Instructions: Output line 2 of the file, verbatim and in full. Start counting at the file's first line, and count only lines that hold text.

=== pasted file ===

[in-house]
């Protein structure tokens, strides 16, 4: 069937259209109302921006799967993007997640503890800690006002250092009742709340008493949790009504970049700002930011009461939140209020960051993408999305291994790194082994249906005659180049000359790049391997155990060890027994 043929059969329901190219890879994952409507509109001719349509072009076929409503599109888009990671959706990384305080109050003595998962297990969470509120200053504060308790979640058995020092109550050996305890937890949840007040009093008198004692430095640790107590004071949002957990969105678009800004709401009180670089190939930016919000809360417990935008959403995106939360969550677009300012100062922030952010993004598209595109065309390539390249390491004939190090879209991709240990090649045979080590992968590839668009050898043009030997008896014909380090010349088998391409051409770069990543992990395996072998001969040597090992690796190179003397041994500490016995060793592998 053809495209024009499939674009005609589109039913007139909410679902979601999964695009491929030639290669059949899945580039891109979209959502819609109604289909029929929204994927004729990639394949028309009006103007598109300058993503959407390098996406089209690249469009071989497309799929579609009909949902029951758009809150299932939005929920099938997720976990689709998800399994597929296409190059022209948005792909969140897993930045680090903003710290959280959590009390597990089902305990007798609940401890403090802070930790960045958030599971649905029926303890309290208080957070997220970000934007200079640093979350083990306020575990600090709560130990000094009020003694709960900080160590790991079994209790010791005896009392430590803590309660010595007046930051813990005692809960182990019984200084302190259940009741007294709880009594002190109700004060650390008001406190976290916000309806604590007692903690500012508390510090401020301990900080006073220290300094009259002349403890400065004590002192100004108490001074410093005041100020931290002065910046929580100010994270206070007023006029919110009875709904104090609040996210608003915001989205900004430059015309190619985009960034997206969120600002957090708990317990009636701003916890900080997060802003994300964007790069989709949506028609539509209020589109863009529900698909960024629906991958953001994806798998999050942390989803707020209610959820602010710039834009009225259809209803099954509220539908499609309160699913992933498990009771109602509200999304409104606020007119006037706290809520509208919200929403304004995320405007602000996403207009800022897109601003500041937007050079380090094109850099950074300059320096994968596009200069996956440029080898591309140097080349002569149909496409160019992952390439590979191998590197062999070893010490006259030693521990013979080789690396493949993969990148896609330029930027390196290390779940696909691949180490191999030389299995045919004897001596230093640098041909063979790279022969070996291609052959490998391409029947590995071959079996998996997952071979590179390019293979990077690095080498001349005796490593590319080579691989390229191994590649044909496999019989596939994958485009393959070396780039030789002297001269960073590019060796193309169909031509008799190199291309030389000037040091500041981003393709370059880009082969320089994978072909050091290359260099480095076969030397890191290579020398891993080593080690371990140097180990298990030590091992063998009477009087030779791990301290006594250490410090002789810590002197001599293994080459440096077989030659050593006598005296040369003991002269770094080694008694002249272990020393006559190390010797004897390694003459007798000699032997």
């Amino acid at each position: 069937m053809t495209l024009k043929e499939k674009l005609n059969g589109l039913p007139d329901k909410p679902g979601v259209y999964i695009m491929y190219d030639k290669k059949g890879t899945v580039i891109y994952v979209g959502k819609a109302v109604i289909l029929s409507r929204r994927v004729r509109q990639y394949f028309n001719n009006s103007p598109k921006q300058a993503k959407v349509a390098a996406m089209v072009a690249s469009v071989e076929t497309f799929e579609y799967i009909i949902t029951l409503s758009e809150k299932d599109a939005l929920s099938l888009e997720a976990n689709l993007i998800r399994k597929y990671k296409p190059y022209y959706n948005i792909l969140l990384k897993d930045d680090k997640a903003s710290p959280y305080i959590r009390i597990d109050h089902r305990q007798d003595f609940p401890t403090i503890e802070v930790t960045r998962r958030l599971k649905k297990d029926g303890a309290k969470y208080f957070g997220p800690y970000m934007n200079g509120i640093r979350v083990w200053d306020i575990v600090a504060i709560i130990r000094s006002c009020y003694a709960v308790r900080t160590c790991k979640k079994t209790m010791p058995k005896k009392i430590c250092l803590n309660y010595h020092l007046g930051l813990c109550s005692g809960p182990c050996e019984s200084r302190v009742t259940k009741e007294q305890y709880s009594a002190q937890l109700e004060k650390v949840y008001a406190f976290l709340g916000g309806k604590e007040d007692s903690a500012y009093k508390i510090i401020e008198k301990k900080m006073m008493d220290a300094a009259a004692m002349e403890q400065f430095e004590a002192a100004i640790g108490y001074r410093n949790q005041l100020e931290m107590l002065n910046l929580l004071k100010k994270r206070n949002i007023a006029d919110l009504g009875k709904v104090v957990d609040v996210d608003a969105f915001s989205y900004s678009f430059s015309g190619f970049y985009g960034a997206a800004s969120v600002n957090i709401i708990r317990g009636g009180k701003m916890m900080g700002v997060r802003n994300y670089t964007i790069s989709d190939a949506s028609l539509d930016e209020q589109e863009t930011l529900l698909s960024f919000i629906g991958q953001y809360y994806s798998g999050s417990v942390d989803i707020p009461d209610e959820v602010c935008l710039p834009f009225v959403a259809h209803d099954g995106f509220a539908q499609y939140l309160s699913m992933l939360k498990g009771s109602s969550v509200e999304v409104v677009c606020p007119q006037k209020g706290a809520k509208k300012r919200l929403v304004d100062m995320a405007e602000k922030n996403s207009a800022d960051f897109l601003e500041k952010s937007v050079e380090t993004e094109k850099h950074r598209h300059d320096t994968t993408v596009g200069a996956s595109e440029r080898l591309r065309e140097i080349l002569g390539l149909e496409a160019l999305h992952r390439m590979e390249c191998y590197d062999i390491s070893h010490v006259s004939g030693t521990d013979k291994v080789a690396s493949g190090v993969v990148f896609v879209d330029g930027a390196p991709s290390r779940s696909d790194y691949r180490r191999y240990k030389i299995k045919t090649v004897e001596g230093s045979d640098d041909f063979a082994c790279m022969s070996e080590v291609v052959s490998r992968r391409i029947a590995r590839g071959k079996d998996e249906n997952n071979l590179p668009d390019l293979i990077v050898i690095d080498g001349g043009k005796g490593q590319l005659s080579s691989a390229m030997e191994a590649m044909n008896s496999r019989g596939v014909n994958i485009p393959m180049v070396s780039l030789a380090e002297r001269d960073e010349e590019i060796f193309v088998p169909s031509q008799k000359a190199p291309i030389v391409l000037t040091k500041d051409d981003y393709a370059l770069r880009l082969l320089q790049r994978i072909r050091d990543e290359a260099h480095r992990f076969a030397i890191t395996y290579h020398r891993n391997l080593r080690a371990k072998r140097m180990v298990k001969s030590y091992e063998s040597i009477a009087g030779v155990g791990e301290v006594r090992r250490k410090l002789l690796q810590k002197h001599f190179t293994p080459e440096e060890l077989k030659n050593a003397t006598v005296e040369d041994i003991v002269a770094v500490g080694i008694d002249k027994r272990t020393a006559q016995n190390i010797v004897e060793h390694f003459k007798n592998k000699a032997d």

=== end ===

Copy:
């Protein structure tokens, strides 16, 4: 069937259209109302921006799967993007997640503890800690006002250092009742709340008493949790009504970049700002930011009461939140209020960051993408999305291994790194082994249906005659180049000359790049391997155990060890027994 043929059969329901190219890879994952409507509109001719349509072009076929409503599109888009990671959706990384305080109050003595998962297990969470509120200053504060308790979640058995020092109550050996305890937890949840007040009093008198004692430095640790107590004071949002957990969105678009800004709401009180670089190939930016919000809360417990935008959403995106939360969550677009300012100062922030952010993004598209595109065309390539390249390491004939190090879209991709240990090649045979080590992968590839668009050898043009030997008896014909380090010349088998391409051409770069990543992990395996072998001969040597090992690796190179003397041994500490016995060793592998 053809495209024009499939674009005609589109039913007139909410679902979601999964695009491929030639290669059949899945580039891109979209959502819609109604289909029929929204994927004729990639394949028309009006103007598109300058993503959407390098996406089209690249469009071989497309799929579609009909949902029951758009809150299932939005929920099938997720976990689709998800399994597929296409190059022209948005792909969140897993930045680090903003710290959280959590009390597990089902305990007798609940401890403090802070930790960045958030599971649905029926303890309290208080957070997220970000934007200079640093979350083990306020575990600090709560130990000094009020003694709960900080160590790991079994209790010791005896009392430590803590309660010595007046930051813990005692809960182990019984200084302190259940009741007294709880009594002190109700004060650390008001406190976290916000309806604590007692903690500012508390510090401020301990900080006073220290300094009259002349403890400065004590002192100004108490001074410093005041100020931290002065910046929580100010994270206070007023006029919110009875709904104090609040996210608003915001989205900004430059015309190619985009960034997206969120600002957090708990317990009636701003916890900080997060802003994300964007790069989709949506028609539509209020589109863009529900698909960024629906991958953001994806798998999050942390989803707020209610959820602010710039834009009225259809209803099954509220539908499609309160699913992933498990009771109602509200999304409104606020007119006037706290809520509208919200929403304004995320405007602000996403207009800022897109601003500041937007050079380090094109850099950074300059320096994968596009200069996956440029080898591309140097080349002569149909496409160019992952390439590979191998590197062999070893010490006259030693521990013979080789690396493949993969990148896609330029930027390196290390779940696909691949180490191999030389299995045919004897001596230093640098041909063979790279022969070996291609052959490998391409029947590995071959079996998996997952071979590179390019293979990077690095080498001349005796490593590319080579691989390229191994590649044909496999019989596939994958485009393959070396780039030789002297001269960073590019060796193309169909031509008799190199291309030389000037040091500041981003393709370059880009082969320089994978072909050091290359260099480095076969030397890191290579020398891993080593080690371990140097180990298990030590091992063998009477009087030779791990301290006594250490410090002789810590002197001599293994080459440096077989030659050593006598005296040369003991002269770094080694008694002249272990020393006559190390010797004897390694003459007798000699032997």